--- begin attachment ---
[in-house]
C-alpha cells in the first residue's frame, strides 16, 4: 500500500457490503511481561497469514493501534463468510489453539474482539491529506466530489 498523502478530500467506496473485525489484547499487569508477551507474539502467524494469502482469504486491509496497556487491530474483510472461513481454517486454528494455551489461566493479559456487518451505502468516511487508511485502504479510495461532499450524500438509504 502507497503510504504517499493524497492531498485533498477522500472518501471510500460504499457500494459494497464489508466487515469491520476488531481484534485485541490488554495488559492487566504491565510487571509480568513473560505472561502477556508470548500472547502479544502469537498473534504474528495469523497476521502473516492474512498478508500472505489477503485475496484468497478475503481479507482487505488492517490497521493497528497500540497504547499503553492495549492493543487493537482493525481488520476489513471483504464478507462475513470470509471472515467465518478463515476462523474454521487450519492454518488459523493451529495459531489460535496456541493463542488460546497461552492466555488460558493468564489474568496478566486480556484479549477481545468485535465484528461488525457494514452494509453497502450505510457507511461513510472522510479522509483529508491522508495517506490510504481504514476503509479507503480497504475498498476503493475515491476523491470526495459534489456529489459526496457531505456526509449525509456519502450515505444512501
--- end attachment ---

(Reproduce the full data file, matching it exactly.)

[in-house]
C-alpha cells in the first residue's frame, strides 16, 4: 500500500457490503511481561497469514493501534463468510489453539474482539491529506466530489 498523502478530500467506496473485525489484547499487569508477551507474539502467524494469502482469504486491509496497556487491530474483510472461513481454517486454528494455551489461566493479559456487518451505502468516511487508511485502504479510495461532499450524500438509504 502507497503510504504517499493524497492531498485533498477522500472518501471510500460504499457500494459494497464489508466487515469491520476488531481484534485485541490488554495488559492487566504491565510487571509480568513473560505472561502477556508470548500472547502479544502469537498473534504474528495469523497476521502473516492474512498478508500472505489477503485475496484468497478475503481479507482487505488492517490497521493497528497500540497504547499503553492495549492493543487493537482493525481488520476489513471483504464478507462475513470470509471472515467465518478463515476462523474454521487450519492454518488459523493451529495459531489460535496456541493463542488460546497461552492466555488460558493468564489474568496478566486480556484479549477481545468485535465484528461488525457494514452494509453497502450505510457507511461513510472522510479522509483529508491522508495517506490510504481504514476503509479507503480497504475498498476503493475515491476523491470526495459534489456529489459526496457531505456526509449525509456519502450515505444512501